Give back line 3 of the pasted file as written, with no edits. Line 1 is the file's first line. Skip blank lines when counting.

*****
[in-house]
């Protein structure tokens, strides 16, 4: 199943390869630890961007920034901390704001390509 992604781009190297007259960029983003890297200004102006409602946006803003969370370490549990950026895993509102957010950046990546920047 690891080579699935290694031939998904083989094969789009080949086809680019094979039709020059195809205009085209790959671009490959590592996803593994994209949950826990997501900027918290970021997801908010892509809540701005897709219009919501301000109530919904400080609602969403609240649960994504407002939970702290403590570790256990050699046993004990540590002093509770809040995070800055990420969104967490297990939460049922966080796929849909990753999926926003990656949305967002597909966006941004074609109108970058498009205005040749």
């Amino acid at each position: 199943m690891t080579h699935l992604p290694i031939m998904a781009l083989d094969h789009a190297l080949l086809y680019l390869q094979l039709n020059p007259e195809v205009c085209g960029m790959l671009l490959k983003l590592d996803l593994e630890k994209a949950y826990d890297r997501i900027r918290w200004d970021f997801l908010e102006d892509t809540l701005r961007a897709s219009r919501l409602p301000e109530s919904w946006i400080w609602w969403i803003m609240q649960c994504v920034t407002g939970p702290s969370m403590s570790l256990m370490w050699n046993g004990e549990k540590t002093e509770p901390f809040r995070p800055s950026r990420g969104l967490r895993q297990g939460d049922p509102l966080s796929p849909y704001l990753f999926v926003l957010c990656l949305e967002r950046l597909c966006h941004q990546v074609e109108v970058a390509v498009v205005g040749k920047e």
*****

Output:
């Amino acid at each position: 199943m690891t080579h699935l992604p290694i031939m998904a781009l083989d094969h789009a190297l080949l086809y680019l390869q094979l039709n020059p007259e195809v205009c085209g960029m790959l671009l490959k983003l590592d996803l593994e630890k994209a949950y826990d890297r997501i900027r918290w200004d970021f997801l908010e102006d892509t809540l701005r961007a897709s219009r919501l409602p301000e109530s919904w946006i400080w609602w969403i803003m609240q649960c994504v920034t407002g939970p702290s969370m403590s570790l256990m370490w050699n046993g004990e549990k540590t002093e509770p901390f809040r995070p800055s950026r990420g969104l967490r895993q297990g939460d049922p509102l966080s796929p849909y704001l990753f999926v926003l957010c990656l949305e967002r950046l597909c966006h941004q990546v074609e109108v970058a390509v498009v205005g040749k920047e």